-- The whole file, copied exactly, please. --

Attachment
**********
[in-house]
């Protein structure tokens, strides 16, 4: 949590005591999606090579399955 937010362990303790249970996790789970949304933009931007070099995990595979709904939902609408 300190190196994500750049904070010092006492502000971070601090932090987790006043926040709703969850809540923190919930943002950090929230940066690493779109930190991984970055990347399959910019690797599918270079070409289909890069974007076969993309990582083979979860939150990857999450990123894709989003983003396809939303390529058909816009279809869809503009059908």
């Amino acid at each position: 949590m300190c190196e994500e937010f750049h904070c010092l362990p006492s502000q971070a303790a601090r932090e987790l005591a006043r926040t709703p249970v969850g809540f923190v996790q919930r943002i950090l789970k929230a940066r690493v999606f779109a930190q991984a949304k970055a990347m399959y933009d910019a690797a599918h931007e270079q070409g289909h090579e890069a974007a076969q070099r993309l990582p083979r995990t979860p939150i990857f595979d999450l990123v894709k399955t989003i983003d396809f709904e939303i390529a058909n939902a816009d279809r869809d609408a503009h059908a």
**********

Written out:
[in-house]
């Protein structure tokens, strides 16, 4: 949590005591999606090579399955 937010362990303790249970996790789970949304933009931007070099995990595979709904939902609408 300190190196994500750049904070010092006492502000971070601090932090987790006043926040709703969850809540923190919930943002950090929230940066690493779109930190991984970055990347399959910019690797599918270079070409289909890069974007076969993309990582083979979860939150990857999450990123894709989003983003396809939303390529058909816009279809869809503009059908």
């Amino acid at each position: 949590m300190c190196e994500e937010f750049h904070c010092l362990p006492s502000q971070a303790a601090r932090e987790l005591a006043r926040t709703p249970v969850g809540f923190v996790q919930r943002i950090l789970k929230a940066r690493v999606f779109a930190q991984a949304k970055a990347m399959y933009d910019a690797a599918h931007e270079q070409g289909h090579e890069a974007a076969q070099r993309l990582p083979r995990t979860p939150i990857f595979d999450l990123v894709k399955t989003i983003d396809f709904e939303i390529a058909n939902a816009d279809r869809d609408a503009h059908a």